Revel Concerta home theater speaker system Page 3
Test Bench: Revel Concerta Home Theater Speaker System by Tom Nousaine
Frequency response (at 2 meters) front left/right: 37 Hz to 14 kHz ±3.9 dB center: 79 Hz to 11 kHz ±3.0 dB surround: 86 Hz to 19.7 kHz ±3.1 dB subwoofer: 32 Hz to 115 Hz ±2.0 dB
Sensitivity (SPL at 1 meter with 2.8 volts of pink noise) front left/right: 91 dB center: 90 dB surround: 87 dB
Impedance (minimum/nominal) front left/right: 2.9/6 ohms center: 3.3/7 ohms surround: 2.9/8 ohms
Bass limits (lowest frequency and SPL with limit of 10% distortion at 2 meters in a large room) front left/right: 25 Hz at 77 dB center: 80 Hz at 94 dB surround (switch in bipole position): 80 Hz at 87 dB subwoofer: 20 Hz at 80 dB average SPL from 25 to 62 Hz: 100 dB maximum SPL at 62 Hz: 107 dB bandwidth uniformity: 94%
All of the curves in the frequency-response graph are weighted to reflect how sound arrives at a listener's ears with normal speaker placement. The curve for the left/right front channels reflects response of the floorstanding F12 averaged over a ±30° window, with double weight at 30° (the most typical listening angle). The center-channel curve reflects response of the C12 averaged over ±45°, with double weight directly on-axis of the primary listener. The surround-channel curve shows the response of the S12 averaged over ±60°.
The F12 had highly uniform directivity and deeper, stronger bass capability than many larger speakers, with slight peakiness above 1 kHz and a shallow trough between 200 and 700 Hz. Although the top octave had softly falling response, I also observed a tweeter resonance at 24 kHz (not shown in graph), but this won't be audible.
The C12 center speaker shared this last characteristic and also the tightly controlled directivity. That's unusual for a low-rider center speaker and is apparently due to the vertically arrayed midrange/tweeter complement, which completely frees the C12 from the off-axis lobing so common with such speakers.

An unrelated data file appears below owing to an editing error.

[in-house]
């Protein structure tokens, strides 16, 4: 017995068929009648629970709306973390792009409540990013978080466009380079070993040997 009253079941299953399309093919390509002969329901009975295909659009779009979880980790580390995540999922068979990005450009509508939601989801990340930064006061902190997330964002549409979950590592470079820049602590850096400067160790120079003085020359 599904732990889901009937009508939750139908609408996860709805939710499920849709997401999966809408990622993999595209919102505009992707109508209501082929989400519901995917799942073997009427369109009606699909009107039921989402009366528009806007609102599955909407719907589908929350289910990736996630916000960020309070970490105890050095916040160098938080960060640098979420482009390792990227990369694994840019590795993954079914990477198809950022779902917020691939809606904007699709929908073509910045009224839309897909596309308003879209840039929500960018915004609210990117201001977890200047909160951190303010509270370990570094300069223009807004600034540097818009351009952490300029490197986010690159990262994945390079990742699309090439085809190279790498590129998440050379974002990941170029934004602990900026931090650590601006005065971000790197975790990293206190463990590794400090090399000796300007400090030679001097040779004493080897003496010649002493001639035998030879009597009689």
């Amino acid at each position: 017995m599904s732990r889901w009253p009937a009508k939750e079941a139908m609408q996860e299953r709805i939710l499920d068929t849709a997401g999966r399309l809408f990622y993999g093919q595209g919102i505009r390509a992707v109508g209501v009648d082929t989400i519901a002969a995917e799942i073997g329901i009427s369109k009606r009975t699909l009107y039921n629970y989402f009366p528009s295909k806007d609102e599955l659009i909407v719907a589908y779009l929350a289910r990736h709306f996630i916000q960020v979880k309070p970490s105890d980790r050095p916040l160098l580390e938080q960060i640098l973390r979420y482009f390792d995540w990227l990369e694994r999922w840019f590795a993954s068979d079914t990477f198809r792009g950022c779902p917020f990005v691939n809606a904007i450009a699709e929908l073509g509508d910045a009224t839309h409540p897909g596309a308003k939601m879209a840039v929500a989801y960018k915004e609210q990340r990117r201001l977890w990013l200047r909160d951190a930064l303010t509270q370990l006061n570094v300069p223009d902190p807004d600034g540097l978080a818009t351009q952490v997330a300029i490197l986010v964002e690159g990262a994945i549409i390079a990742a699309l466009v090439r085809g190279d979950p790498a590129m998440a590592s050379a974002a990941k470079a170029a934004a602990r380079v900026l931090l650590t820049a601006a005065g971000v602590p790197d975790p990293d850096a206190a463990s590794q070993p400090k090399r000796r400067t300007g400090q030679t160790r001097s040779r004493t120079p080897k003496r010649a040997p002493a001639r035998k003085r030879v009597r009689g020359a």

The S12 surround had characteristics common to dual-face speakers. Both sensitivity and bass limits were reduced in the dipole and monopole settings. Further, there was a moderate amount of lobing when I measured the speaker from far off-axis with its bipole or dipole setting engaged. These results are typical for these types of speakers and generally not problematic for a surround. In the monopole setting, frequency response was marginally smoother but fell significantly below 400 Hz.
The B12 subwoofer's bass limits were measured with it set to maximum bandwidth and placed in the optimal corner of a 7,500-cubic-foot room. In a smaller room users can expect 2 to 3 Hz deeper extension and up to 3 dB higher sound-pressure level (SPL). The B12 had good low-end extension but moderate overall SPL capability. Although the crossover control is marked from 50 to 175 Hz, the actual acoustical turnover frequencies ranged from 52 to 115 Hz. The B12 had useful response up to 152 Hz when the crossover was bypassed.
The subwoofer provides three room-correction EQ controls for taming the most common low-frequency mode in typical listening rooms: a Center Frequency knob to select the center of the equalization band, a Bandwith dial to select the range of frequencies affected on either side of that center, and an EQ control to dial in the amount of attenuation. The Center Frequency and Bandwidth controls were reasonably accurate (within 10% of their marked settings), but the actual acoustical attenuation varied significantly from the markings of the EQ control. When the EQ knob was set to its -15-dB mark, the measured attenuation varied between -4 and -12 dB depending on how the Center Frequency and Bandwidth controls were set. Although there was only 4 dB of level/crossover interaction over the full range of the crossover control, the Bandwidth, Center Frequency, and EQ controls exhibited twice that much level interaction when adjusted to different settings.